… Yeah.

Just like you can’t pick and choose which parts of the Bible you’ll emphasize and which you won’t even acknowledge, you can’t pick and choose who affirmative action will help and when it’s permissible. Affirmative action isn’t a black and white issue. So don’t forget to cover that hot mess of a cake in yellow frosting.


4 thoughts on “On Affirmative Action

  1. I’m against affirmative action since it’s typically only based on race. In fact, I don’t think there should be a race box to check on a college application. I understand that would dramatically reduce diversity though.

    If we really want to solve this issue of minorities getting into college, then we need to give them better resources when they’re young, especially building strong foundations in elementary and middle school even if they don’t go to college. That way it’ll help level out the playing field. Or we can redesign the college process and admit everyone who wants to go to college, have them go through a trial during the summer, and eliminate those who don’t make it.

    Let’s just say I understand how Abigail feels, and I do think she has a valid case. It’s similar to when I applied for a student job at the library because I wanted librarianship experience for grad school. I didn’t get it because I didn’t have a work study that only low income students get. That’s reverse discrimination and it’s not OK. It limits the number of opportunities people have.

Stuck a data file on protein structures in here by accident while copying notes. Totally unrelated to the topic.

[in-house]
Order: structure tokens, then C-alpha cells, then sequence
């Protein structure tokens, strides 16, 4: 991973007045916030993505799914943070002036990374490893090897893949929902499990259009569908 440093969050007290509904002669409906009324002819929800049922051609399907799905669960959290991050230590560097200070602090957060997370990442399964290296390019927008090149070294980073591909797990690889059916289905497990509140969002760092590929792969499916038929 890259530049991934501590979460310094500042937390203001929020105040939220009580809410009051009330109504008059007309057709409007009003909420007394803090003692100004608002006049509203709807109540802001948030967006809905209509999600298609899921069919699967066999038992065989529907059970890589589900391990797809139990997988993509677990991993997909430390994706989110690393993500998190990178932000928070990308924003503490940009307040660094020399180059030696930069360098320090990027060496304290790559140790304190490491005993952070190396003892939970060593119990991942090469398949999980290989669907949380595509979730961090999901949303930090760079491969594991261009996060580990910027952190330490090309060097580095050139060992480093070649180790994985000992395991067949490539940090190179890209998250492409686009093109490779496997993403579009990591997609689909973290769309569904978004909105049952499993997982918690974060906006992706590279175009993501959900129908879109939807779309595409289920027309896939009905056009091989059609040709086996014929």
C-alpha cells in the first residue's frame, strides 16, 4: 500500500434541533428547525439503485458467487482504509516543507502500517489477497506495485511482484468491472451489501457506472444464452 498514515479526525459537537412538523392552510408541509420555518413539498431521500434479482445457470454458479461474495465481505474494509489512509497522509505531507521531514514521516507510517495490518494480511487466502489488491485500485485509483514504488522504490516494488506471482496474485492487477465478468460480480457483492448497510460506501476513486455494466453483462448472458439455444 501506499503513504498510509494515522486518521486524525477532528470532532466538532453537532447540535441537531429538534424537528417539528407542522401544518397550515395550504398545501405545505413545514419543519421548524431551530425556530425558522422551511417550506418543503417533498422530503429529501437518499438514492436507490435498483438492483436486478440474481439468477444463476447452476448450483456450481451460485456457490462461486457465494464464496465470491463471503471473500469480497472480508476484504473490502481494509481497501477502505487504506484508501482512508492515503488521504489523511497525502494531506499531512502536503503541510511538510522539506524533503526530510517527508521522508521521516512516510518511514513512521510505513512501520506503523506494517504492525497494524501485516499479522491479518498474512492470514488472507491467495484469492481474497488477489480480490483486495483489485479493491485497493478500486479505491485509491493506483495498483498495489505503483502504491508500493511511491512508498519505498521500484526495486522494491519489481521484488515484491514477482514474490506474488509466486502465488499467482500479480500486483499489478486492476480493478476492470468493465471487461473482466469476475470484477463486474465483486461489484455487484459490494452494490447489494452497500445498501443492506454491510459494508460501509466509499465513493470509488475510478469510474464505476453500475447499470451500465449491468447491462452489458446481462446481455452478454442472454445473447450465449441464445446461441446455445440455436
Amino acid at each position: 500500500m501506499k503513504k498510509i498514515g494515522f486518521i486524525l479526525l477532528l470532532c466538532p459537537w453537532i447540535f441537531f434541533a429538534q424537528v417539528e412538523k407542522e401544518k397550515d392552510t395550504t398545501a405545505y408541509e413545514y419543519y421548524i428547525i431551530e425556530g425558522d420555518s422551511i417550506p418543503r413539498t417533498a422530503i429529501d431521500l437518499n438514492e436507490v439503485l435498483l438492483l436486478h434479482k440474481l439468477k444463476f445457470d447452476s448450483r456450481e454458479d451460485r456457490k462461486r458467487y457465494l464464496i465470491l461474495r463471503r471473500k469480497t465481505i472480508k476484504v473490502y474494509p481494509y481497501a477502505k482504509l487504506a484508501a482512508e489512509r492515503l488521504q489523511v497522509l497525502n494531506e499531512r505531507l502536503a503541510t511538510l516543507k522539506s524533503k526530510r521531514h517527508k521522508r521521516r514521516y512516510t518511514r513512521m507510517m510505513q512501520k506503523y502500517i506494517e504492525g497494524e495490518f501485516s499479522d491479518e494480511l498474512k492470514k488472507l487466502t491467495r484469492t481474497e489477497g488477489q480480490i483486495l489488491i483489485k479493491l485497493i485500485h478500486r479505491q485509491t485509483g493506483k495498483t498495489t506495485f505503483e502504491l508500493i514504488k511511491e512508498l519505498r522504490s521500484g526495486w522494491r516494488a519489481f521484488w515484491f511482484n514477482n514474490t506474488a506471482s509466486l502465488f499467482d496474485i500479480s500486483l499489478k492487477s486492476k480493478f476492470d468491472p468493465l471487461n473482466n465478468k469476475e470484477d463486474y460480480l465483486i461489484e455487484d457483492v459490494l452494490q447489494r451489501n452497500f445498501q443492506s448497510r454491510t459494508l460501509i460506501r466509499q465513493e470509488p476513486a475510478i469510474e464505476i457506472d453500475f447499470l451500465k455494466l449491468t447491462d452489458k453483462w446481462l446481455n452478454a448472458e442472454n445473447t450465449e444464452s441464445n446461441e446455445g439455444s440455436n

• How does she have a case though? As a white person, she actually benefits from affirmative action. And I think you mean low-income families and not minorities in terms of who you want to give better resources. Also, students on work-study need the income to help pay for college. It wouldn’t be fair to give a spot to someone who comes from a background that allows them to have the luxury of not working. Did you try volunteering at a library off-campus?